When U.S. Securities and Exchange Commission Chair Mary Jo White backed tighter rules for brokers last week, her words were greeted with cheers, oddly, by both supporters and opponents of the controversial plan.

The rare consensus underscores just how little anyone knows, so far, about how any rule might look. Still, even before the details are out, White’s move to insert the agency into the debate has given ammunition to both Wall Street firms and consumer groups in the biggest financial policy battle in Washington.

At issue is an Obama administration effort to stop what it calls biased financial advice that is costing investors billions of dollars. The Labor Department will soon issue a plan to force brokers to adopt a fiduciary duty to put retirement clients’ interests ahead of their own. White said she supports imposing a similar standard on all brokers for retail investors.

Lawmakers will have their first opportunity on Tuesday to question White about her plans to begin developing a fiduciary duty standard, which she aired for the first time at a securities industry conference last week. Her remarks came during a question-and-answer session rather than in a prepared speech, leaving no official text for the legions of industry lawyers to parse.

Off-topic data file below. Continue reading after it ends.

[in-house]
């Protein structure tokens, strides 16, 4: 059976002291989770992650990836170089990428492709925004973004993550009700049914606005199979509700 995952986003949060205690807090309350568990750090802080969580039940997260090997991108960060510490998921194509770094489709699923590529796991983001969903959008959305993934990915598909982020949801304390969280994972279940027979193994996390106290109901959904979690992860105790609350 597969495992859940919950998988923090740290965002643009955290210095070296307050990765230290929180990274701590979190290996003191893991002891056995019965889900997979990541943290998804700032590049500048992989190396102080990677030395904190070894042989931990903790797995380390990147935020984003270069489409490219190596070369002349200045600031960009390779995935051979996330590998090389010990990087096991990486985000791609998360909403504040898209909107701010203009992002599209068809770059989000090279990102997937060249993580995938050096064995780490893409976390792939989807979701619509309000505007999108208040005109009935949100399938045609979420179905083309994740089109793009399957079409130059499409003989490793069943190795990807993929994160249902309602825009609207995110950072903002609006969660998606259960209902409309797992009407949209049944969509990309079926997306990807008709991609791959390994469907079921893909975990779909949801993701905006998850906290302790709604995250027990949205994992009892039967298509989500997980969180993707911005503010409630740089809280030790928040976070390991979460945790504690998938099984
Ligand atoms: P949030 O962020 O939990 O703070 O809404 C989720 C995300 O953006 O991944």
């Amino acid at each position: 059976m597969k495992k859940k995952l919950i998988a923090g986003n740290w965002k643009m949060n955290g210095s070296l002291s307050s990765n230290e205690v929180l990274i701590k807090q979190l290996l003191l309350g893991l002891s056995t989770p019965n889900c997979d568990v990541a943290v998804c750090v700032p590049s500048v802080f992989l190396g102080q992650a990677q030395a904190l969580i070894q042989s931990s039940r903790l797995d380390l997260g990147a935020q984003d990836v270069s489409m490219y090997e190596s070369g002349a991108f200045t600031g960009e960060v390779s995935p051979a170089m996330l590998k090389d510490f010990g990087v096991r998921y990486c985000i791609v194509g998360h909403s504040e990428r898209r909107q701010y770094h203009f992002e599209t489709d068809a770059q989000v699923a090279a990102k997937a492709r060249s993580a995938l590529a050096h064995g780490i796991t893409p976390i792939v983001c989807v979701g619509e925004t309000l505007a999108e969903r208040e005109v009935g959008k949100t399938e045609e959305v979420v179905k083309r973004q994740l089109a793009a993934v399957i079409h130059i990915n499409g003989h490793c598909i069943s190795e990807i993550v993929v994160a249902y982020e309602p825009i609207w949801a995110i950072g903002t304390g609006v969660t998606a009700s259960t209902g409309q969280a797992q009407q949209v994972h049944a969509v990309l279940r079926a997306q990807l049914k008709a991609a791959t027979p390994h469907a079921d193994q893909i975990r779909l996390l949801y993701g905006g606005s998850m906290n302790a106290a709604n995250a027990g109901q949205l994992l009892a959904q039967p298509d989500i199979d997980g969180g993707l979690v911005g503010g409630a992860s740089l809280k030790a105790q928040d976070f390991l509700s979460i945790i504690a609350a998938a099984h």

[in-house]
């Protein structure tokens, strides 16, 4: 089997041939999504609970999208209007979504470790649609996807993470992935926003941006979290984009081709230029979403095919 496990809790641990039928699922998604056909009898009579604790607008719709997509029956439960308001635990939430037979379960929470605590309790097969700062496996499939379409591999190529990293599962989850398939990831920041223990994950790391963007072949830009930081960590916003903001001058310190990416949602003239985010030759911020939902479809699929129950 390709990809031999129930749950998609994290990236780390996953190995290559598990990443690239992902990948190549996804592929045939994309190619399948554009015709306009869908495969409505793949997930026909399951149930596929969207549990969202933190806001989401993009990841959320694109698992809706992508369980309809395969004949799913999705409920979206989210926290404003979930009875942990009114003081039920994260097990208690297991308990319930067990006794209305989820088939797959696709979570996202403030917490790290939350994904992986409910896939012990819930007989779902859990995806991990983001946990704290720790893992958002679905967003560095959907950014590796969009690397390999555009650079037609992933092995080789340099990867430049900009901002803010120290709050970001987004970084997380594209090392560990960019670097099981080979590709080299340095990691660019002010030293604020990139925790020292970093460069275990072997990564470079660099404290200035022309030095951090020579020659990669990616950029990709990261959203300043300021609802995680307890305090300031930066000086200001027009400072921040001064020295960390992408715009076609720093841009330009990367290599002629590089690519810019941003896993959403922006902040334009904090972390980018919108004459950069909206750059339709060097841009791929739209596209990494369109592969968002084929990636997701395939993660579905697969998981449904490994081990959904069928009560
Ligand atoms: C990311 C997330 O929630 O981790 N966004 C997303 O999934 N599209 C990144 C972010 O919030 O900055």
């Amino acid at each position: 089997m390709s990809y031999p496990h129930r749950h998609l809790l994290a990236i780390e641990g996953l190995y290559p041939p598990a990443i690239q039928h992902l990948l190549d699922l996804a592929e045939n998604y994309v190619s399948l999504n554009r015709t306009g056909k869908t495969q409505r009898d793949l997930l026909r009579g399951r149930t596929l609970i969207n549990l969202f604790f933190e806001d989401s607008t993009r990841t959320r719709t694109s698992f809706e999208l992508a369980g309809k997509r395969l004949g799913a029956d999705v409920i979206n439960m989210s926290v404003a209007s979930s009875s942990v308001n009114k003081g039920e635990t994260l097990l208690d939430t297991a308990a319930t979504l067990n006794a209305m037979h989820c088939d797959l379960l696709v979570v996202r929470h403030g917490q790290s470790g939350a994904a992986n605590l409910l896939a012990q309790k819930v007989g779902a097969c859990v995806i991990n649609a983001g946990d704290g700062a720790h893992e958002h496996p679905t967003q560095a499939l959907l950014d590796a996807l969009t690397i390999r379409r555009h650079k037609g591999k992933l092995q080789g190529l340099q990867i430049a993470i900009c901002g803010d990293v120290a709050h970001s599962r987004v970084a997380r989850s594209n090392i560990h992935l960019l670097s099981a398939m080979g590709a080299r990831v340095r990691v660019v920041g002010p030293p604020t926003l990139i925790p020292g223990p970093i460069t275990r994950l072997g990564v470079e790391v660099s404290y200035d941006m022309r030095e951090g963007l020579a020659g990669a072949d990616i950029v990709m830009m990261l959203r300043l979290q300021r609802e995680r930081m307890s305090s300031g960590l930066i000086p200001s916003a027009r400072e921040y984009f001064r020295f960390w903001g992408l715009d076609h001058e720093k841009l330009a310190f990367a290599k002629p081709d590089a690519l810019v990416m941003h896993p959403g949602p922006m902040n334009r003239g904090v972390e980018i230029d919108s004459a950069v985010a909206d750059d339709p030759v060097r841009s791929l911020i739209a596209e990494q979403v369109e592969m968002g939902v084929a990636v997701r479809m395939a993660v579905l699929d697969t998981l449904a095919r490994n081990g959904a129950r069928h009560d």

“We were really happy that she came out publicly, but we’re still a long way away from the SEC moving forward with a rule,” said Micah Hauptman, financial services counsel at the Consumer Federation of America, which supports the stricter rules. “Realistically speaking, we are years away from that.”

In prepared remarks for Tuesday’s hearing, White didn’t elaborate significantly. She reiterated that she will be discussing the standard with her fellow commissioners and staff in the near term.

‘Suitable’ Recommendations

Under current regulations, brokers must make “suitable” recommendations, meaning the investments have to fit the customer’s needs and tolerance for risk. The White House has said the system fosters conflicts of interest for brokers, who often reap fees from mutual funds and other companies to sell their products. Such arrangements cost retirement investors $17 billion a year, the Council of Economic Advisers found.

The main broker trade group, the Securities Industry and Financial Markets Association, has said that estimate is wrong. In a white paper released Monday, Sifma also said that the White House didn’t adequately consider the effectiveness of the SEC’s current rules.